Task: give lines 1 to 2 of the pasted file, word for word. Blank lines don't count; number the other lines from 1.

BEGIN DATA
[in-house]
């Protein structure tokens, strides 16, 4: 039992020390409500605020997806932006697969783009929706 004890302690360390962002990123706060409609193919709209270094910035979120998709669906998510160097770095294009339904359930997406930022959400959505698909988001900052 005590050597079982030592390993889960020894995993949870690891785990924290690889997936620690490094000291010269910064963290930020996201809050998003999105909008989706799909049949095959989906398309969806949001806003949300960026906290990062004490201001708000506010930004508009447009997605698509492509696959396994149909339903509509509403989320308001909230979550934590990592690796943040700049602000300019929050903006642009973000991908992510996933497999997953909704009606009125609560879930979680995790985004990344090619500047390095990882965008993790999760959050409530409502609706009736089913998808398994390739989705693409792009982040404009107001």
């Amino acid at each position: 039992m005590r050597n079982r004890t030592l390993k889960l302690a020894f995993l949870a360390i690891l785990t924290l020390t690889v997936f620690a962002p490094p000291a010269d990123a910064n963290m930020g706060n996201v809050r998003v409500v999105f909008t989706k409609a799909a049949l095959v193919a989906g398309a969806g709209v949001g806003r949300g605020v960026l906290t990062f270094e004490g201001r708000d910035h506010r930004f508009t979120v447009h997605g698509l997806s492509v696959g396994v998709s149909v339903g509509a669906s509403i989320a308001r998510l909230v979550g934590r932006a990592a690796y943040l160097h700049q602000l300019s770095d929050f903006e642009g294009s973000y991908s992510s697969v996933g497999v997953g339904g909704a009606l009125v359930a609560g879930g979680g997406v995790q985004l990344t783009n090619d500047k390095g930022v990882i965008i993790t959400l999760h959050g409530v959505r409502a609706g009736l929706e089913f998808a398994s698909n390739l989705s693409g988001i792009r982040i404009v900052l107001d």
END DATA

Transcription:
[in-house]
């Protein structure tokens, strides 16, 4: 039992020390409500605020997806932006697969783009929706 004890302690360390962002990123706060409609193919709209270094910035979120998709669906998510160097770095294009339904359930997406930022959400959505698909988001900052 005590050597079982030592390993889960020894995993949870690891785990924290690889997936620690490094000291010269910064963290930020996201809050998003999105909008989706799909049949095959989906398309969806949001806003949300960026906290990062004490201001708000506010930004508009447009997605698509492509696959396994149909339903509509509403989320308001909230979550934590990592690796943040700049602000300019929050903006642009973000991908992510996933497999997953909704009606009125609560879930979680995790985004990344090619500047390095990882965008993790999760959050409530409502609706009736089913998808398994390739989705693409792009982040404009107001």